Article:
ISLAMABAD: Voicing its concern over the Right of Access to Information (RAI) Bill 2017 passed by the National Assembly on Monday, Centre for Peace & Development Initiatives (CPDI) has said that it does not ensure free flow of information.
“The RAI Bill 2017 is neither effective like the provincial right to information (RTI) laws nor in line with the globally accepted principles of RTI legislation. The two houses passed it without taking input from the civil society organisations and RTI experts,” CPDI Executive Director Amir Ejaz said in a statement here on Thursday.
Though, he maintained that the RAI Bill 2017 had some marked improvements over the Freedom of Information (FOI) Ordinance 2002, it still fell short of meeting key standards of effective RTI legislation.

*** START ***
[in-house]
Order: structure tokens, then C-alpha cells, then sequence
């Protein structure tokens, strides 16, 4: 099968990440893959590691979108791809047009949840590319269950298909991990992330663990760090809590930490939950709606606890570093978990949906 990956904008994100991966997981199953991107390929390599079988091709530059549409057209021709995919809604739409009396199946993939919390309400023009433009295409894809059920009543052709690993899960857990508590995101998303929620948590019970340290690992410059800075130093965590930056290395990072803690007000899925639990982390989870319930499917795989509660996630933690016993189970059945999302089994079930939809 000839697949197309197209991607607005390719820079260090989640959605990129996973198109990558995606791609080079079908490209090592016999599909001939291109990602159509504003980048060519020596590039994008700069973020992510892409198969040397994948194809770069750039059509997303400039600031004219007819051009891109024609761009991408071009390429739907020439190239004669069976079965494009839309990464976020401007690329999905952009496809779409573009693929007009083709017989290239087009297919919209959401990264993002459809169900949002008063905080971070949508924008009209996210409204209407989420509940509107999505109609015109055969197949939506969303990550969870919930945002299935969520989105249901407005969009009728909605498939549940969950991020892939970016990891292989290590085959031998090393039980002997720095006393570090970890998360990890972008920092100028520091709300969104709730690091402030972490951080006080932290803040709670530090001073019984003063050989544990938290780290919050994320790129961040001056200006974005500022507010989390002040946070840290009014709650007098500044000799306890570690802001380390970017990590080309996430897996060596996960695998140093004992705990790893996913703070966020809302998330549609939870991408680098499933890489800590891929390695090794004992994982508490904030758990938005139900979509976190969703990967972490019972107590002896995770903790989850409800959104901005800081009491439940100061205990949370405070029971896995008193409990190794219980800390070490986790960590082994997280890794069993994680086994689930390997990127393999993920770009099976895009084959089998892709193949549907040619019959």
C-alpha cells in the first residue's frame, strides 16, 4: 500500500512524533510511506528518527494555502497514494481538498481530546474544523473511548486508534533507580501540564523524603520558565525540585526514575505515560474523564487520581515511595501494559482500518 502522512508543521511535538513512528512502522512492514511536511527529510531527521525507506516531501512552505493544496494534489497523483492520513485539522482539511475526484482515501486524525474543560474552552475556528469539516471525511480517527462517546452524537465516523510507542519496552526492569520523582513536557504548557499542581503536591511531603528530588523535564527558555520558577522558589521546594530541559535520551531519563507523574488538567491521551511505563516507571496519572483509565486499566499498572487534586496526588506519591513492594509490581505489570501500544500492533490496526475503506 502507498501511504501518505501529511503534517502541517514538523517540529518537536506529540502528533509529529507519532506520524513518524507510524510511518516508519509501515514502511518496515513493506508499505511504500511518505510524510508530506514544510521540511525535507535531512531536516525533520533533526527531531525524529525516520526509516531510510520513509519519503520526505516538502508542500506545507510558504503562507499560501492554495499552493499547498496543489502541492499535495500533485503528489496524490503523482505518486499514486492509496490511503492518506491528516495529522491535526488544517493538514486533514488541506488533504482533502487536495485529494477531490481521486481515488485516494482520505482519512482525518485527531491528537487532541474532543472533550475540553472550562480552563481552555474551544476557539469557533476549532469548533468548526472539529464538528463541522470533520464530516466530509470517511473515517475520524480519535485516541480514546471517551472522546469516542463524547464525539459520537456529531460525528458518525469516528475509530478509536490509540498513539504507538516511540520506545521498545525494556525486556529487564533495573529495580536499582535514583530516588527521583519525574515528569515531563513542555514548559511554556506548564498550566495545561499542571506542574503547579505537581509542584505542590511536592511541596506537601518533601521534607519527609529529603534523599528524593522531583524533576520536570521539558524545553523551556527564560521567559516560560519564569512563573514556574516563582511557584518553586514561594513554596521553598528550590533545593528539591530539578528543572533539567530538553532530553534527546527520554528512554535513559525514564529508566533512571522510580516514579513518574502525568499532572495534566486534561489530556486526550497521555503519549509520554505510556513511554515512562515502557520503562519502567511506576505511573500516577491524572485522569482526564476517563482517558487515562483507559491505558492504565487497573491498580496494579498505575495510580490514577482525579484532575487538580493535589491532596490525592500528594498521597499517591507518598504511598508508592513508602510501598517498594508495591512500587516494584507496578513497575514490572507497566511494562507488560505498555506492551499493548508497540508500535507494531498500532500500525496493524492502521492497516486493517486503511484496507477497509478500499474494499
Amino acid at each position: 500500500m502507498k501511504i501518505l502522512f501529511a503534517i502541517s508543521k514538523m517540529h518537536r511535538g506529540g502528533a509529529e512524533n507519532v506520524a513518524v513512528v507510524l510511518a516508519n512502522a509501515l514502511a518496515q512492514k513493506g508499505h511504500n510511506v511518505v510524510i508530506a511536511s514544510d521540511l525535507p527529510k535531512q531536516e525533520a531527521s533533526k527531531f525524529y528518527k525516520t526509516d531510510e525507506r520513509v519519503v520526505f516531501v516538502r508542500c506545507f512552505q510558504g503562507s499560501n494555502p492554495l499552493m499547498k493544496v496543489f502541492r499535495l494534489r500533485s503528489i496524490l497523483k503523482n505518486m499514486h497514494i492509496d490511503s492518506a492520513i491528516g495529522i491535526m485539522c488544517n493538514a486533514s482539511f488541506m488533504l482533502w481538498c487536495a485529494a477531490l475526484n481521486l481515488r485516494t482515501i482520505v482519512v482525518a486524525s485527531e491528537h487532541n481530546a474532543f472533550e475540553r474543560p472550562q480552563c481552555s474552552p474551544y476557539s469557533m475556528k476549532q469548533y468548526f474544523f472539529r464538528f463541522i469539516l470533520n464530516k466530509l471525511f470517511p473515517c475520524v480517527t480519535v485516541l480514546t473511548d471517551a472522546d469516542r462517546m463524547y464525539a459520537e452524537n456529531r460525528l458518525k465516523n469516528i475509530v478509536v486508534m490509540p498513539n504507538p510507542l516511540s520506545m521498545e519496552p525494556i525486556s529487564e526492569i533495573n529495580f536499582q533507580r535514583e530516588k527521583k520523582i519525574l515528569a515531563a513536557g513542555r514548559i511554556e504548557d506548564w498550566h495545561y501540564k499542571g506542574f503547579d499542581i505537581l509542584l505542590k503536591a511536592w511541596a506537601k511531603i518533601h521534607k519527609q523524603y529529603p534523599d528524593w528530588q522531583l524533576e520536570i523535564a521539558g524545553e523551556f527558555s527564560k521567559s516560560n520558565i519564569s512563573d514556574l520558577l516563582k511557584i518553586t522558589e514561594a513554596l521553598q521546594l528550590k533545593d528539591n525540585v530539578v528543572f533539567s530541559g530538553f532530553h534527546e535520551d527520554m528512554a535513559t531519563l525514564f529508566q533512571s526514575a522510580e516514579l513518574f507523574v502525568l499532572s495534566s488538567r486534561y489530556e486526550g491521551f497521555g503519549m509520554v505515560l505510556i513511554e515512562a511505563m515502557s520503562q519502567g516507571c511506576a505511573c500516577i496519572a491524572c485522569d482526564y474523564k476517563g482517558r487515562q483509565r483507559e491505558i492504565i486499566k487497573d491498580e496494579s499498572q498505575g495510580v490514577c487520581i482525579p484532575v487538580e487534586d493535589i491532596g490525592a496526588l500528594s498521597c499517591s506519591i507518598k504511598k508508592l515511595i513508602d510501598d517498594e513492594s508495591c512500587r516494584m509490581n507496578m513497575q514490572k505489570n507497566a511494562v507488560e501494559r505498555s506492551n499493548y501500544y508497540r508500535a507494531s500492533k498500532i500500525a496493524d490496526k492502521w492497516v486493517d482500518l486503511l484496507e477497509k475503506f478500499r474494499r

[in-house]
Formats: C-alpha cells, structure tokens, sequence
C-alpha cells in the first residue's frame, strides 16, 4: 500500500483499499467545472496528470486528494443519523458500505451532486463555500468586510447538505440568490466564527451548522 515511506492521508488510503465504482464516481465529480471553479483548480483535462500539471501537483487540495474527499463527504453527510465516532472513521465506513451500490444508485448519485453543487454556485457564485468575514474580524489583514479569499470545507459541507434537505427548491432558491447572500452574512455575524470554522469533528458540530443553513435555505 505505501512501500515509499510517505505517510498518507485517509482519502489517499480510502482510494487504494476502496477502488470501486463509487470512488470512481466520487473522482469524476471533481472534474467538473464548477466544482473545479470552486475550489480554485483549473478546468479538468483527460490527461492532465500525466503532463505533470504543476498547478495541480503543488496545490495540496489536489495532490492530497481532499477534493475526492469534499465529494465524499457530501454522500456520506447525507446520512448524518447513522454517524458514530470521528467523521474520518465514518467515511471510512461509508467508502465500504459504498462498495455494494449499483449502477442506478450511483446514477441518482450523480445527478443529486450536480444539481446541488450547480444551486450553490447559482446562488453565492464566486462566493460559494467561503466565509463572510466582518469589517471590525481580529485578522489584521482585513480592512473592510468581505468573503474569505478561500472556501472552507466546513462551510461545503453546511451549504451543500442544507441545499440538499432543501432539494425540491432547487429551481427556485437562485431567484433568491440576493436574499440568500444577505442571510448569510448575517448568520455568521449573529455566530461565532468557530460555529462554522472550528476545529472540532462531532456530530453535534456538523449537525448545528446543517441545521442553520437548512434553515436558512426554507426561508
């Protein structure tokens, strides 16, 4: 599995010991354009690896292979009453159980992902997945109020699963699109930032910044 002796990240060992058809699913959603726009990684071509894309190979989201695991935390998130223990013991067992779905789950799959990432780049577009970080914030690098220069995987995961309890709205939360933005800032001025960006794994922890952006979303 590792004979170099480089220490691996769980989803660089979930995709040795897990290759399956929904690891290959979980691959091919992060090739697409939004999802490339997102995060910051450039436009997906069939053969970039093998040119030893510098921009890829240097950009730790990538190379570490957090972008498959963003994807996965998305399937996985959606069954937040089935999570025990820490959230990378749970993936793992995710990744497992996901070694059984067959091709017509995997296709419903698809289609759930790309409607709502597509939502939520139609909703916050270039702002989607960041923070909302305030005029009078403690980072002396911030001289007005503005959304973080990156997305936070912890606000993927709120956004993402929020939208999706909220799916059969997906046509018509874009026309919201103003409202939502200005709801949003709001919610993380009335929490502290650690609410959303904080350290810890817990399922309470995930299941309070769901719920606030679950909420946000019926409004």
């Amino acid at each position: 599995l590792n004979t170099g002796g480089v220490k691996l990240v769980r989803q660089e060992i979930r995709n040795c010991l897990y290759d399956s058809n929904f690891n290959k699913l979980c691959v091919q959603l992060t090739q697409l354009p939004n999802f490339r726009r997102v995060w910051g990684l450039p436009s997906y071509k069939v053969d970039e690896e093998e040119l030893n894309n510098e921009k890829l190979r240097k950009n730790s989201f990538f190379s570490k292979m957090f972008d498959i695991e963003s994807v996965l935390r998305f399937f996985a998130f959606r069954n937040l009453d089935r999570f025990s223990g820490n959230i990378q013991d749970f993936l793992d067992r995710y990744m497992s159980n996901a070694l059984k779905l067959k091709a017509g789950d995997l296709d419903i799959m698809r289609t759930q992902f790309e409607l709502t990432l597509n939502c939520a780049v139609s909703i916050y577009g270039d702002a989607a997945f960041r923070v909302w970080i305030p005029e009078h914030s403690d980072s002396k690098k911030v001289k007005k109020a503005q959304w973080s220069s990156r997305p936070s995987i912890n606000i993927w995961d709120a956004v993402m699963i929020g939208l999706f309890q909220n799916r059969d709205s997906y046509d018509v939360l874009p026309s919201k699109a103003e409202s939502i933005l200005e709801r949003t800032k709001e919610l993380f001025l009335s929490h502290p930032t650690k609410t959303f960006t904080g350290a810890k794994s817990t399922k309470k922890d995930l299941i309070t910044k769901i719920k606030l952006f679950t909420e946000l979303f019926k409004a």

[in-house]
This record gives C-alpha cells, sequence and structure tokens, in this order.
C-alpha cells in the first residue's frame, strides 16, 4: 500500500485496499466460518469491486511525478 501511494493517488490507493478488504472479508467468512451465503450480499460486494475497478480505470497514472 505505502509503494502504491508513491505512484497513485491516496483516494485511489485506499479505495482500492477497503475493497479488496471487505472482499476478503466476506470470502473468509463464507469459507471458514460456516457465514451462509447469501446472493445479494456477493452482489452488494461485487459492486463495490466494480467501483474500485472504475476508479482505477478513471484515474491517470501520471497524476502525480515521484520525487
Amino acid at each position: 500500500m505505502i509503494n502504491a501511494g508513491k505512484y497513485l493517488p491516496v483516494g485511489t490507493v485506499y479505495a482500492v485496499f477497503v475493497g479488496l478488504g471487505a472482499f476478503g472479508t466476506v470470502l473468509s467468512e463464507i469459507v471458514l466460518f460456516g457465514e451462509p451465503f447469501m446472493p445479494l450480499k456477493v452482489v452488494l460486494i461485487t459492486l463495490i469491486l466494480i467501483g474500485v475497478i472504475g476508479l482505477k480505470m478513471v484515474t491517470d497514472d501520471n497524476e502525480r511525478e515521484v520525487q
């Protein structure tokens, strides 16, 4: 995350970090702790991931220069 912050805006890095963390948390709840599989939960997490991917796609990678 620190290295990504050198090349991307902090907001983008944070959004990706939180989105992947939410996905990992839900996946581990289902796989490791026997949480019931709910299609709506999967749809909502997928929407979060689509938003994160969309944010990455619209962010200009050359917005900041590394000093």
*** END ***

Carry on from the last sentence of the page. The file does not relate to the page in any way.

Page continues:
“For example, instead of one narrowly drawn list of exempted information, the RAI Bill 2017 contained three separate lists: records that can be shared; records that cannot be shared; and records that can be shared but certain types of information, if contained in these records, will not be shared,” he argued.
Ejaz said the Pakistan Commission on Access to Information proposed in the RAI Bill 2017 should have been empowered to order public bodies to disclose the information if the disclosure was in public interest and outweighed the likely harm.
“How can minister-in-charge of the federal government name a document as classified, while this right should have been with the proposed commission?” Ejaz remarked.—PR